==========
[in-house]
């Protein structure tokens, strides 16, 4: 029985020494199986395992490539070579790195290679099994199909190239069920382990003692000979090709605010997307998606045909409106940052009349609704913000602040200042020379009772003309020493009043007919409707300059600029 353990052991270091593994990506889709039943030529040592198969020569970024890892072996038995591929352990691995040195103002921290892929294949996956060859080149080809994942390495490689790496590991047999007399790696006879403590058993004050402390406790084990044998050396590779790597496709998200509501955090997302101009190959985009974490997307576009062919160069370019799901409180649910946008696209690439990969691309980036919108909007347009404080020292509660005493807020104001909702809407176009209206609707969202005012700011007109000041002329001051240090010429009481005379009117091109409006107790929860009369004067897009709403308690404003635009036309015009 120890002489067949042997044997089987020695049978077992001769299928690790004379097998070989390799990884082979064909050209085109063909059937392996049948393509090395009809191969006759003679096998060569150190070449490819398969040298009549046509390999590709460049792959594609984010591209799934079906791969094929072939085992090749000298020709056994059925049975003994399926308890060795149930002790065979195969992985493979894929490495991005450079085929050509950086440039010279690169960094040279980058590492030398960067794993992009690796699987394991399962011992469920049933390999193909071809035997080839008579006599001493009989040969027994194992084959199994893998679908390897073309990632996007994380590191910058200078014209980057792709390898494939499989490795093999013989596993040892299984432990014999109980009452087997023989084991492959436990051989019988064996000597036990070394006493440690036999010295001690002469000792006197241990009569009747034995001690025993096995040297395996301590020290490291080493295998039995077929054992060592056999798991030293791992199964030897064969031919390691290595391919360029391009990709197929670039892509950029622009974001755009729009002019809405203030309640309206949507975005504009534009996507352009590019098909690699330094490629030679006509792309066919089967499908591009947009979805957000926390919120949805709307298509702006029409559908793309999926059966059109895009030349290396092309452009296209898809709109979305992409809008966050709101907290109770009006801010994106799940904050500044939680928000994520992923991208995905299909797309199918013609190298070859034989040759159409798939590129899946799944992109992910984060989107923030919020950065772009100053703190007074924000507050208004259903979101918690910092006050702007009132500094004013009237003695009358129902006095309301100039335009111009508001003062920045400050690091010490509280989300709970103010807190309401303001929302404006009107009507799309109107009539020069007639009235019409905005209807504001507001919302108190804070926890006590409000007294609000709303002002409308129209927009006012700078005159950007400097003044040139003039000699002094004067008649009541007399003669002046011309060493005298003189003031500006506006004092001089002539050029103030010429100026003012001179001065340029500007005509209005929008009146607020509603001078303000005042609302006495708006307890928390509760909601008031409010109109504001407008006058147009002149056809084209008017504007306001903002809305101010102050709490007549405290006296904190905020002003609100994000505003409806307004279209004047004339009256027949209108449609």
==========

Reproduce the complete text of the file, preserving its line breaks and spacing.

[in-house]
């Protein structure tokens, strides 16, 4: 029985020494199986395992490539070579790195290679099994199909190239069920382990003692000979090709605010997307998606045909409106940052009349609704913000602040200042020379009772003309020493009043007919409707300059600029 353990052991270091593994990506889709039943030529040592198969020569970024890892072996038995591929352990691995040195103002921290892929294949996956060859080149080809994942390495490689790496590991047999007399790696006879403590058993004050402390406790084990044998050396590779790597496709998200509501955090997302101009190959985009974490997307576009062919160069370019799901409180649910946008696209690439990969691309980036919108909007347009404080020292509660005493807020104001909702809407176009209206609707969202005012700011007109000041002329001051240090010429009481005379009117091109409006107790929860009369004067897009709403308690404003635009036309015009 120890002489067949042997044997089987020695049978077992001769299928690790004379097998070989390799990884082979064909050209085109063909059937392996049948393509090395009809191969006759003679096998060569150190070449490819398969040298009549046509390999590709460049792959594609984010591209799934079906791969094929072939085992090749000298020709056994059925049975003994399926308890060795149930002790065979195969992985493979894929490495991005450079085929050509950086440039010279690169960094040279980058590492030398960067794993992009690796699987394991399962011992469920049933390999193909071809035997080839008579006599001493009989040969027994194992084959199994893998679908390897073309990632996007994380590191910058200078014209980057792709390898494939499989490795093999013989596993040892299984432990014999109980009452087997023989084991492959436990051989019988064996000597036990070394006493440690036999010295001690002469000792006197241990009569009747034995001690025993096995040297395996301590020290490291080493295998039995077929054992060592056999798991030293791992199964030897064969031919390691290595391919360029391009990709197929670039892509950029622009974001755009729009002019809405203030309640309206949507975005504009534009996507352009590019098909690699330094490629030679006509792309066919089967499908591009947009979805957000926390919120949805709307298509702006029409559908793309999926059966059109895009030349290396092309452009296209898809709109979305992409809008966050709101907290109770009006801010994106799940904050500044939680928000994520992923991208995905299909797309199918013609190298070859034989040759159409798939590129899946799944992109992910984060989107923030919020950065772009100053703190007074924000507050208004259903979101918690910092006050702007009132500094004013009237003695009358129902006095309301100039335009111009508001003062920045400050690091010490509280989300709970103010807190309401303001929302404006009107009507799309109107009539020069007639009235019409905005209807504001507001919302108190804070926890006590409000007294609000709303002002409308129209927009006012700078005159950007400097003044040139003039000699002094004067008649009541007399003669002046011309060493005298003189003031500006506006004092001089002539050029103030010429100026003012001179001065340029500007005509209005929008009146607020509603001078303000005042609302006495708006307890928390509760909601008031409010109109504001407008006058147009002149056809084209008017504007306001903002809305101010102050709490007549405290006296904190905020002003609100994000505003409806307004279209004047004339009256027949209108449609």